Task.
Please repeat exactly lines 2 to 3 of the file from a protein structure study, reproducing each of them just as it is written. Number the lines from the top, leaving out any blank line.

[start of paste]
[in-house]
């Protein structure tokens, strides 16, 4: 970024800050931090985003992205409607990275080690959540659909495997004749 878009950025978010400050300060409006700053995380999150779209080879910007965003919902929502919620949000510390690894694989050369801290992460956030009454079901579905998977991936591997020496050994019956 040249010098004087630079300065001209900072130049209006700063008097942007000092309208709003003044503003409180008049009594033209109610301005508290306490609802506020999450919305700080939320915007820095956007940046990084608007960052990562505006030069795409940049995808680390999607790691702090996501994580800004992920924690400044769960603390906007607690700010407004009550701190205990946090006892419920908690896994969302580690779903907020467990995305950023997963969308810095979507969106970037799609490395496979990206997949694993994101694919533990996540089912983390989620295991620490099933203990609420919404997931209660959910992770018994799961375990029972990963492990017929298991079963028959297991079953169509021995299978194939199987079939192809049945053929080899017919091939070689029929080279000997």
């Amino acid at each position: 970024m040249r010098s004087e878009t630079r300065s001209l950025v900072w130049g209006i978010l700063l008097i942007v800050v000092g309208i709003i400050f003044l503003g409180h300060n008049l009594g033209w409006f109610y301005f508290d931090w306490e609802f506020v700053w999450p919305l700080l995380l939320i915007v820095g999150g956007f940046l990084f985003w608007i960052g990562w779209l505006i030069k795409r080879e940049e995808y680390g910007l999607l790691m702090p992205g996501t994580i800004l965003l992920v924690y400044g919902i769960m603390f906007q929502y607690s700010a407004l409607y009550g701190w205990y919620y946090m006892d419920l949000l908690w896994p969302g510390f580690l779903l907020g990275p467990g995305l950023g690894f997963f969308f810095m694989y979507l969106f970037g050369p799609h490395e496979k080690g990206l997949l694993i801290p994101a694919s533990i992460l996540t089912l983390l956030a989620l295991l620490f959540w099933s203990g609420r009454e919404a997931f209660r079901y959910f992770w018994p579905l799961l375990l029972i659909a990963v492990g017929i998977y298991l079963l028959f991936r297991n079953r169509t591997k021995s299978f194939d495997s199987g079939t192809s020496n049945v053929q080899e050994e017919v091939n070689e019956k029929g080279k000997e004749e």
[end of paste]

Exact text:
């Protein structure tokens, strides 16, 4: 970024800050931090985003992205409607990275080690959540659909495997004749 878009950025978010400050300060409006700053995380999150779209080879910007965003919902929502919620949000510390690894694989050369801290992460956030009454079901579905998977991936591997020496050994019956 040249010098004087630079300065001209900072130049209006700063008097942007000092309208709003003044503003409180008049009594033209109610301005508290306490609802506020999450919305700080939320915007820095956007940046990084608007960052990562505006030069795409940049995808680390999607790691702090996501994580800004992920924690400044769960603390906007607690700010407004009550701190205990946090006892419920908690896994969302580690779903907020467990995305950023997963969308810095979507969106970037799609490395496979990206997949694993994101694919533990996540089912983390989620295991620490099933203990609420919404997931209660959910992770018994799961375990029972990963492990017929298991079963028959297991079953169509021995299978194939199987079939192809049945053929080899017919091939070689029929080279000997």
């Amino acid at each position: 970024m040249r010098s004087e878009t630079r300065s001209l950025v900072w130049g209006i978010l700063l008097i942007v800050v000092g309208i709003i400050f003044l503003g409180h300060n008049l009594g033209w409006f109610y301005f508290d931090w306490e609802f506020v700053w999450p919305l700080l995380l939320i915007v820095g999150g956007f940046l990084f985003w608007i960052g990562w779209l505006i030069k795409r080879e940049e995808y680390g910007l999607l790691m702090p992205g996501t994580i800004l965003l992920v924690y400044g919902i769960m603390f906007q929502y607690s700010a407004l409607y009550g701190w205990y919620y946090m006892d419920l949000l908690w896994p969302g510390f580690l779903l907020g990275p467990g995305l950023g690894f997963f969308f810095m694989y979507l969106f970037g050369p799609h490395e496979k080690g990206l997949l694993i801290p994101a694919s533990i992460l996540t089912l983390l956030a989620l295991l620490f959540w099933s203990g609420r009454e919404a997931f209660r079901y959910f992770w018994p579905l799961l375990l029972i659909a990963v492990g017929i998977y298991l079963l028959f991936r297991n079953r169509t591997k021995s299978f194939d495997s199987g079939t192809s020496n049945v053929q080899e050994e017919v091939n070689e019956k029929g080279k000997e004749e």